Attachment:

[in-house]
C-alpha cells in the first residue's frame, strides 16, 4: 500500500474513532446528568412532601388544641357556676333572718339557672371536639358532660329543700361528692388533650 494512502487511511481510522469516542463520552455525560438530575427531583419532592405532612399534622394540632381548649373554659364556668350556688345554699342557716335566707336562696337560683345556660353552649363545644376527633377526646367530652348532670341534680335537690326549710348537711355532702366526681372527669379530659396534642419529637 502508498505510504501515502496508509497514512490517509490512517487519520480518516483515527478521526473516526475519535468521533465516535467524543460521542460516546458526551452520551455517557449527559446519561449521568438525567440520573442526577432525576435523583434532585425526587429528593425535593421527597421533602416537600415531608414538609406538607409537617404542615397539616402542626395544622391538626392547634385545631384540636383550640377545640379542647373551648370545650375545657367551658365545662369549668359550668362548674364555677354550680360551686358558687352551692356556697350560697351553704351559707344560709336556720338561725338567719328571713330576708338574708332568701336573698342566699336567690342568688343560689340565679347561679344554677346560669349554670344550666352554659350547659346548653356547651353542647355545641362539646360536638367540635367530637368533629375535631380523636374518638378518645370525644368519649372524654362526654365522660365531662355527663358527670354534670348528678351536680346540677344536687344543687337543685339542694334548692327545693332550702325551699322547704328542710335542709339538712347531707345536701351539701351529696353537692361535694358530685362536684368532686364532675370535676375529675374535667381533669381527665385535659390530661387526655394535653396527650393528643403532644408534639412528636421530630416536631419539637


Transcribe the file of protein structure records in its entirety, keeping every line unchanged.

[in-house]
C-alpha cells in the first residue's frame, strides 16, 4: 500500500474513532446528568412532601388544641357556676333572718339557672371536639358532660329543700361528692388533650 494512502487511511481510522469516542463520552455525560438530575427531583419532592405532612399534622394540632381548649373554659364556668350556688345554699342557716335566707336562696337560683345556660353552649363545644376527633377526646367530652348532670341534680335537690326549710348537711355532702366526681372527669379530659396534642419529637 502508498505510504501515502496508509497514512490517509490512517487519520480518516483515527478521526473516526475519535468521533465516535467524543460521542460516546458526551452520551455517557449527559446519561449521568438525567440520573442526577432525576435523583434532585425526587429528593425535593421527597421533602416537600415531608414538609406538607409537617404542615397539616402542626395544622391538626392547634385545631384540636383550640377545640379542647373551648370545650375545657367551658365545662369549668359550668362548674364555677354550680360551686358558687352551692356556697350560697351553704351559707344560709336556720338561725338567719328571713330576708338574708332568701336573698342566699336567690342568688343560689340565679347561679344554677346560669349554670344550666352554659350547659346548653356547651353542647355545641362539646360536638367540635367530637368533629375535631380523636374518638378518645370525644368519649372524654362526654365522660365531662355527663358527670354534670348528678351536680346540677344536687344543687337543685339542694334548692327545693332550702325551699322547704328542710335542709339538712347531707345536701351539701351529696353537692361535694358530685362536684368532686364532675370535676375529675374535667381533669381527665385535659390530661387526655394535653396527650393528643403532644408534639412528636421530630416536631419539637